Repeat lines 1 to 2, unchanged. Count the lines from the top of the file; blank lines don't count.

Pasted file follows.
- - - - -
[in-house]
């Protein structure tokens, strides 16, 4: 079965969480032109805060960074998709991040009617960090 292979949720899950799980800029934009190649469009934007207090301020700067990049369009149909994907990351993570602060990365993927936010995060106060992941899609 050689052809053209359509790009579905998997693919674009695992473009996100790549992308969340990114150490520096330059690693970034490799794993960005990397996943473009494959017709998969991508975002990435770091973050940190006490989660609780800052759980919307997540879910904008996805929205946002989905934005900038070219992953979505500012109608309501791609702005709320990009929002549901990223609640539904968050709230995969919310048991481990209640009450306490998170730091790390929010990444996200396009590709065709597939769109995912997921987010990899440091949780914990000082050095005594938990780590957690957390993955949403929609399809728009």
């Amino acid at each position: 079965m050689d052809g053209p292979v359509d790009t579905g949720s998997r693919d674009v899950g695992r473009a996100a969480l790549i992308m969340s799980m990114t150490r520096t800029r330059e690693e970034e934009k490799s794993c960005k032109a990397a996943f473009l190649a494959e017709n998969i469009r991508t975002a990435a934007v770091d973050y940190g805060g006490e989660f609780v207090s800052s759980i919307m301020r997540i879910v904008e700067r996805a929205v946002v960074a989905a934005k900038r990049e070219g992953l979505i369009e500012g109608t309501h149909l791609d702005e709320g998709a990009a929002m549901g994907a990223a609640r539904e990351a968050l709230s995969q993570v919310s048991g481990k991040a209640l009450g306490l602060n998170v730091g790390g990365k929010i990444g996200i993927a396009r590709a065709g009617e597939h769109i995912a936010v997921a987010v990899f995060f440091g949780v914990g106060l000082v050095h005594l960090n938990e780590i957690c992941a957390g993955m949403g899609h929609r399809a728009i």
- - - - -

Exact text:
[in-house]
């Protein structure tokens, strides 16, 4: 079965969480032109805060960074998709991040009617960090 292979949720899950799980800029934009190649469009934007207090301020700067990049369009149909994907990351993570602060990365993927936010995060106060992941899609 050689052809053209359509790009579905998997693919674009695992473009996100790549992308969340990114150490520096330059690693970034490799794993960005990397996943473009494959017709998969991508975002990435770091973050940190006490989660609780800052759980919307997540879910904008996805929205946002989905934005900038070219992953979505500012109608309501791609702005709320990009929002549901990223609640539904968050709230995969919310048991481990209640009450306490998170730091790390929010990444996200396009590709065709597939769109995912997921987010990899440091949780914990000082050095005594938990780590957690957390993955949403929609399809728009």